Shordie Shordie is a rapper comfortable playing both casanova and jilted ex, sometimes in the same song. He got his start as the hook man for Baltimore rap trio Peso Da Mafia, turning tracks like “Money Man” and “About Us” into anthems for the hustlers and romantically downtrodden. As a solo artist, Shordie has leaned more aggressively on the romantic side of things, delivering dispatches from the nebulous corners of situationships like a raspier version of fellow DMV vocalist Brent Faiyaz. Chameleonic Canadian producer Murda Beatz was a periodically interesting foil for Shordie on their first collaborative album, 2021’s Memory Lane, but his beats often blended into the background. This year’s Memory Lane 2 is like a DLC pack for the first project, tweaking the muted sound of the original and more fluidly displaying Shordie and Murda’s chemistry.
As a producer, Murda Beatz is a jack of all trades who can come across bland, a type-beat producer watering down distinct regional flavors. The Memory Lane projects stick to the guitar melodies and 808s that typify Shordie’s catalog. Roughly two-thirds of Memory Lane 2’s production is string-based; most of it is serviceable, but some songs have more personality and finesse than usual. Early highlight “Me Too” features skittering hi-hats that play double-dutch with guitar strums and Shordie’s lively hums. “A Nice Time” teases out a flamenco shuffle, turning a tale of interstate love into a nervy and seductive dance.
Shordie has always been the animating force behind his and Murda Beatz’ best songs, his melodies, stories, and trademark “ayeee-yeah-yeah” adlib bursting with color. Only he could croak-sing to a woman about having sex with her sister, like he does on the hook for “Drink,” and make himself sound more endearing. Flow-wise, he’s dexterous and unpredictable. “Ride With Shordie Pt. 2” chronicles a drug deal, party, and anxiety-riddled drive with a girlfriend over the course of a night; Shordie brings it to life with a rat-a-tat delivery at the start, then raps verses seemingly in one gulp of breath. His voice can communicate fear (“First Kiss”), excitement (“Sin City”), and regret (“Farmers Market”) effortlessly.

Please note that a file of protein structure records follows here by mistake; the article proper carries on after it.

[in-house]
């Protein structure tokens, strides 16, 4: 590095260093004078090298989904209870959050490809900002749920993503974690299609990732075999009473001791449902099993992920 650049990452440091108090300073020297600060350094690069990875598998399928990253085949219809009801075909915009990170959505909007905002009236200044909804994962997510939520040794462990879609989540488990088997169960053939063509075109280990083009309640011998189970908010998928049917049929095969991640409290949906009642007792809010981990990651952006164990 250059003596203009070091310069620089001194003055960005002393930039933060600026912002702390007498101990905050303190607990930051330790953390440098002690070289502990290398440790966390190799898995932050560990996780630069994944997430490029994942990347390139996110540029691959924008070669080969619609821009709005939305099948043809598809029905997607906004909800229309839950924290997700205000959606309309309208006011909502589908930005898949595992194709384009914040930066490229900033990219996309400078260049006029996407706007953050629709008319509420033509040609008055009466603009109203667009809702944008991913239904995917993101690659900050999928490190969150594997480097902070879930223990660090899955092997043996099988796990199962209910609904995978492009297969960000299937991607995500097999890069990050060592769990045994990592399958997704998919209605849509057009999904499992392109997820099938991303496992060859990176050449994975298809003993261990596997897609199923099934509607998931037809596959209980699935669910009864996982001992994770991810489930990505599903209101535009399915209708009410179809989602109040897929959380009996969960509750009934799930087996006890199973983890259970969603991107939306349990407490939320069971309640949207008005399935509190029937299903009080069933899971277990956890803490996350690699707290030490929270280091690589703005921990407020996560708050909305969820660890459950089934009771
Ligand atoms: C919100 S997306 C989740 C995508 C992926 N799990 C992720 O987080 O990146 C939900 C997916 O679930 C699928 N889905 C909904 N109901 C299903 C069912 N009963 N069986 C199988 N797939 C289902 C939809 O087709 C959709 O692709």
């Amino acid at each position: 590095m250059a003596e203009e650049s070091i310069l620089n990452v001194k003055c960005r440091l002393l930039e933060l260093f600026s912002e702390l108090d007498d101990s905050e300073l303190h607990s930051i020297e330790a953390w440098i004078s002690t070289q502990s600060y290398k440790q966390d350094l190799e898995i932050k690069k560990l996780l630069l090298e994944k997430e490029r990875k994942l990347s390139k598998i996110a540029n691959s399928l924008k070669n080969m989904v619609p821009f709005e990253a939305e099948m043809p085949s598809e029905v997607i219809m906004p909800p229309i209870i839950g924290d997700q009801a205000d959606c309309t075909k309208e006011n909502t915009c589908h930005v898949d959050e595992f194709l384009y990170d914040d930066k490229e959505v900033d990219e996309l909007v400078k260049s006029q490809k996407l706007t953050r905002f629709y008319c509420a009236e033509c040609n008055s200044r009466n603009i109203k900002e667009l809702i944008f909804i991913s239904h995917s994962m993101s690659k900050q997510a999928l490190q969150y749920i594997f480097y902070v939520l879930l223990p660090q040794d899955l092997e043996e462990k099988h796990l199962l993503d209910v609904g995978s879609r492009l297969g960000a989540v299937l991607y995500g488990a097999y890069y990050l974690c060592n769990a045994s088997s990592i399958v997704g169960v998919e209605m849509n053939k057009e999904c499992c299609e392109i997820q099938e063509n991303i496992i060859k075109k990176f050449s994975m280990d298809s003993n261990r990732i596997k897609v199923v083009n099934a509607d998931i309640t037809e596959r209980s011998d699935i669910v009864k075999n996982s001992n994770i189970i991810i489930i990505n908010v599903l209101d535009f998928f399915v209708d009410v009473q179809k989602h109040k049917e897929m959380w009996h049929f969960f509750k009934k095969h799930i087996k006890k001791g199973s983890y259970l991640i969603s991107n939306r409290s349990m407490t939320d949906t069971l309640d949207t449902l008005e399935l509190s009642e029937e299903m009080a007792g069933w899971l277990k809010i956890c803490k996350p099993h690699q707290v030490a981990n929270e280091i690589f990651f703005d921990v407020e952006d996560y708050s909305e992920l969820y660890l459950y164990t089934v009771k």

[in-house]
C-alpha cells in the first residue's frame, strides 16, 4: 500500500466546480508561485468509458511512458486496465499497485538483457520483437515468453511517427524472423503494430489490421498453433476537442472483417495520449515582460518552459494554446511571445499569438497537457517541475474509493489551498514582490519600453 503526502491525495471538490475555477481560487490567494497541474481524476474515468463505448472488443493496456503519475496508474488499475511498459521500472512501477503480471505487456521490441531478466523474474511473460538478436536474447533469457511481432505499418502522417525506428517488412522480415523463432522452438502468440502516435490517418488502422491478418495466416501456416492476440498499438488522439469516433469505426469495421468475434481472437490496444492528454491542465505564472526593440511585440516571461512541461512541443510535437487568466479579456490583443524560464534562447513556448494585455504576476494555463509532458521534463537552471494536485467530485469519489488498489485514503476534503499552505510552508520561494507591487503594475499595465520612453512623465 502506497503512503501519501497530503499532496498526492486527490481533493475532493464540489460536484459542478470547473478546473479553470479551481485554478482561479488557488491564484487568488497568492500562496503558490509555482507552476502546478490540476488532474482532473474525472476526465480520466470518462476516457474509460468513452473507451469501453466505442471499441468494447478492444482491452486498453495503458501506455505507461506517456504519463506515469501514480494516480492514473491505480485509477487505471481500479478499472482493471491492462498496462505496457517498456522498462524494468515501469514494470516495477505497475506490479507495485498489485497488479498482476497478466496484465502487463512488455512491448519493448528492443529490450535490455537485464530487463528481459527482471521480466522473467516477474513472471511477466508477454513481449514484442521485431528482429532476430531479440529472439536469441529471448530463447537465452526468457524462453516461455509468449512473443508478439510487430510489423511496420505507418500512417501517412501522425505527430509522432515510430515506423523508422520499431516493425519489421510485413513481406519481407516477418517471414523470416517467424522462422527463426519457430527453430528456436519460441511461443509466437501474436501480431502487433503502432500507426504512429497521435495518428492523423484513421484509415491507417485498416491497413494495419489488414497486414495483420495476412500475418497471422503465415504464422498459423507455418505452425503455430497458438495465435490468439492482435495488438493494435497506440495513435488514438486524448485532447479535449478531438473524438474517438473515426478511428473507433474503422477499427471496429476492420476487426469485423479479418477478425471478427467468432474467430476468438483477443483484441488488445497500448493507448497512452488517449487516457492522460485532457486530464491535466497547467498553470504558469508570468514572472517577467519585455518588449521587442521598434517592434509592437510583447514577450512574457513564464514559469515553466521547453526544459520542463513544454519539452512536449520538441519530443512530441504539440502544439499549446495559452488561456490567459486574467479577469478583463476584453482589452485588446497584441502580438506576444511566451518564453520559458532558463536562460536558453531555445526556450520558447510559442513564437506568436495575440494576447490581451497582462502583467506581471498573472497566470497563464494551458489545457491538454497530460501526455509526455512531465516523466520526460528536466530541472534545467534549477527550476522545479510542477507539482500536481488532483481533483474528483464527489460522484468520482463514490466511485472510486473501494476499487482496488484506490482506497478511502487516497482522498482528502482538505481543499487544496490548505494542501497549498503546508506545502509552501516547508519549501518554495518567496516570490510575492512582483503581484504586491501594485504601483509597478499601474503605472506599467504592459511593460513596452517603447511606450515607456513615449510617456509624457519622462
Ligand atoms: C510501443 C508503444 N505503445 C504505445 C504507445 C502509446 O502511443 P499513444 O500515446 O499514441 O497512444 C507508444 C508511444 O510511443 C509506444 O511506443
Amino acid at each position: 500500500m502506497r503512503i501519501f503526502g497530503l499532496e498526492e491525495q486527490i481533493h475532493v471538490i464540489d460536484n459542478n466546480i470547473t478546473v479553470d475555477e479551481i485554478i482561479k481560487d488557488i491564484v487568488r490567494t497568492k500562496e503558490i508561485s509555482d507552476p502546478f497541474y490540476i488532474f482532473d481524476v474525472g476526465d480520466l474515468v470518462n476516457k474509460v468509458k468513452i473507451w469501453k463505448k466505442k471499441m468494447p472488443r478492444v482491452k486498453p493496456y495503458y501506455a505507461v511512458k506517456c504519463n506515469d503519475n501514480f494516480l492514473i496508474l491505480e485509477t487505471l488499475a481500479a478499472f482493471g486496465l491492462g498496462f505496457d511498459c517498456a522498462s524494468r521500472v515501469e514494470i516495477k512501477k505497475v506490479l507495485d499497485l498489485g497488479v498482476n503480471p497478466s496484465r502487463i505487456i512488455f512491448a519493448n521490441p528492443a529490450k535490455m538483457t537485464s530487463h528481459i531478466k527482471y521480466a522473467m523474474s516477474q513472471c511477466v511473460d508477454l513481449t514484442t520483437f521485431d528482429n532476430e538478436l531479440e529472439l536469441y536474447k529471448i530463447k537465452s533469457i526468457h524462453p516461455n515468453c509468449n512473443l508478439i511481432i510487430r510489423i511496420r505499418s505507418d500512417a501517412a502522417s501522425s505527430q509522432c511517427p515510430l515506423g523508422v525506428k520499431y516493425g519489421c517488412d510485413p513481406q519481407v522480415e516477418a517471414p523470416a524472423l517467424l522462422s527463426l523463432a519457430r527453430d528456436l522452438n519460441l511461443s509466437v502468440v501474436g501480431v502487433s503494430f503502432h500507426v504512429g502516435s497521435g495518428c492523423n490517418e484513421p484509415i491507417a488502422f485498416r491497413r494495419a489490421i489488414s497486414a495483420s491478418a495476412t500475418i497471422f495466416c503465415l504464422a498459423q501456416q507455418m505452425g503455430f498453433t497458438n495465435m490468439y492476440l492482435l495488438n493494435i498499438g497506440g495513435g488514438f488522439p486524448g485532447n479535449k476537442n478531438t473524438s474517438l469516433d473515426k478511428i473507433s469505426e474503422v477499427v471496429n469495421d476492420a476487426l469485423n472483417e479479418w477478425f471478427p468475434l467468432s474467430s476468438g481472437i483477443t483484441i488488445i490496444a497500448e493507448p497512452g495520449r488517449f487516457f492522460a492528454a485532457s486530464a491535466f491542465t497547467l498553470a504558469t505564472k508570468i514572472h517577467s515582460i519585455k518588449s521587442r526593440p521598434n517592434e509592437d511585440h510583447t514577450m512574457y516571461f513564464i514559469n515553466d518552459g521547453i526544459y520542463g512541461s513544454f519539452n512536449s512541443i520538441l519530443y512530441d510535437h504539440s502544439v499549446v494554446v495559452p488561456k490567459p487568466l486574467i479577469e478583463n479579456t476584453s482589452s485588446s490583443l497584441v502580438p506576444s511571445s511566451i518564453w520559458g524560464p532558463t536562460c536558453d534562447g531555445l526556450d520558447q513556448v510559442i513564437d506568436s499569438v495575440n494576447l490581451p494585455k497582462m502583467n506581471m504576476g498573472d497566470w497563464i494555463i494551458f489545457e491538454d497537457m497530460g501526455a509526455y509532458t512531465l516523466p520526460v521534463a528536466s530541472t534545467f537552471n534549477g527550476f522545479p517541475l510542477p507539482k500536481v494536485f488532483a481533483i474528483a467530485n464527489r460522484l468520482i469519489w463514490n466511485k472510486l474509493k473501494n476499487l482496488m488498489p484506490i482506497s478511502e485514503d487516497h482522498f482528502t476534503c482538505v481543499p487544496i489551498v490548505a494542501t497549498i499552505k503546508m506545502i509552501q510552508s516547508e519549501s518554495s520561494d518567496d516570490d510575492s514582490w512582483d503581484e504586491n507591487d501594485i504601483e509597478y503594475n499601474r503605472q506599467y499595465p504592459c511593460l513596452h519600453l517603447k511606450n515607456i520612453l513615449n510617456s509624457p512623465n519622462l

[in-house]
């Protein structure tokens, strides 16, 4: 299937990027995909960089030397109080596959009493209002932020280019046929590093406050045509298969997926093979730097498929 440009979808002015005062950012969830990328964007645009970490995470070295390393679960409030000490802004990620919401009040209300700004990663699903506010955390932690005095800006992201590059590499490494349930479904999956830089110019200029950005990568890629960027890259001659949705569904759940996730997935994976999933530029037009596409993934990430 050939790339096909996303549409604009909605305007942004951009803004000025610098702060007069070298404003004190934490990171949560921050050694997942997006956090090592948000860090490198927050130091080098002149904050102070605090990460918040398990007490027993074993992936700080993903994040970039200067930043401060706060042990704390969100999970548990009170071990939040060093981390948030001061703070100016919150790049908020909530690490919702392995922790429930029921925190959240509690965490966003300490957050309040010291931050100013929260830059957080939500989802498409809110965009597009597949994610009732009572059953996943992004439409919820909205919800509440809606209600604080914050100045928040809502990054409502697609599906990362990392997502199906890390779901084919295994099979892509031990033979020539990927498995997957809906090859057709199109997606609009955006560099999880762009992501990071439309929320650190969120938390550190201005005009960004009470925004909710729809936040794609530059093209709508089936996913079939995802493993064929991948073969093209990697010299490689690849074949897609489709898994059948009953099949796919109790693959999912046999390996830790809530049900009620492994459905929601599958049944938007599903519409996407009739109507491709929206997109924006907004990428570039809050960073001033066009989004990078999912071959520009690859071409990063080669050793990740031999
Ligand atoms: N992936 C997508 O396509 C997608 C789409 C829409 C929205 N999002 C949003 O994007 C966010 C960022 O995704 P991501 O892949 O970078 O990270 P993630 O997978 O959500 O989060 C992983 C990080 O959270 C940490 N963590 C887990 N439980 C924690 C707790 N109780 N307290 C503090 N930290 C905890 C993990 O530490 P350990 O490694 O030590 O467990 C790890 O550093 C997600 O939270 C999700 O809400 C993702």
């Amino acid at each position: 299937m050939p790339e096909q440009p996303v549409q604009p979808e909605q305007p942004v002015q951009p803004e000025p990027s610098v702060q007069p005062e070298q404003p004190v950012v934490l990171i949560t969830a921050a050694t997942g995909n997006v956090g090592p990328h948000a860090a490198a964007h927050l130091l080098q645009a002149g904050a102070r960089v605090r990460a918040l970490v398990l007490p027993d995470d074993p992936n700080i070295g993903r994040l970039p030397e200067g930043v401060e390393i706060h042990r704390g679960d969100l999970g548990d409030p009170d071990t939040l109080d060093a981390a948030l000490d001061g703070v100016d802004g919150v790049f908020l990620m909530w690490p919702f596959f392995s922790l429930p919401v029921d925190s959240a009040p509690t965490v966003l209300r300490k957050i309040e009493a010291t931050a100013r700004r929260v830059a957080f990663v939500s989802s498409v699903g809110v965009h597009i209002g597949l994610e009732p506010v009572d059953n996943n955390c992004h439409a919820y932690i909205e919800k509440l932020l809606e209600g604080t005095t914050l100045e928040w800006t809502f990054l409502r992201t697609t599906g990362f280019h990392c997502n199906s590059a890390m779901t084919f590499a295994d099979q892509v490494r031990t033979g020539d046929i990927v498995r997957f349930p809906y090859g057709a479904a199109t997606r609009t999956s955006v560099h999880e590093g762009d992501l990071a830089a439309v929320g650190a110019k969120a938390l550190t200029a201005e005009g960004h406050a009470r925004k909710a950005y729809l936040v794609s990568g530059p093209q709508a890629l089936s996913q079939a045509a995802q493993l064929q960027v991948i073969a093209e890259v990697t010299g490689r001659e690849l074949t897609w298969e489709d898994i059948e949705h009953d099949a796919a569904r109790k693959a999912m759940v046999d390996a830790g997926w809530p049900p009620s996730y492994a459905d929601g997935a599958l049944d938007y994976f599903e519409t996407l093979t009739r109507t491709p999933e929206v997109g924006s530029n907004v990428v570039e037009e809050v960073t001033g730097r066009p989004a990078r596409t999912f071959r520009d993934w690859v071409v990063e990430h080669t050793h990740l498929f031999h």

Memory Lane 2 really revs up in moments where Shordie and Murda Beatz go offscript. “WYO” turns the cliche sidepiece narrative into a dialogue, with guest BlakeIANA just as down to creep as Shordie is: “I’m so P, won't tell your bitch, but I might put it in my song.” “Don’t Forget Me” dwells on a drug-fueled fling over a jaunty hyphy beat, the melancholy lyrics contrasting with the peppy atmosphere. You can tell Shordie and Murda are getting more comfortable around each other, figuring out how to turn foibles into ear candy.
Whether he’s dodging enemies or linking with a new lady for the night, Shordie is constantly grappling with several things simultaneously. If he’s with one girl, he’s thinking about another; if one drug trade or shootout ends with him alive, he’s occupied with a different one that almost went south. There’s tension and unease in even his most relaxed songs, and that multifaceted approach seems to be rubbing off on Murda Beatz. The production, though still mostly leaning on reliable tropes, is a little more challenging and curious than before. More collabs together might be what it takes to get Murda Beatz to fully loosen up.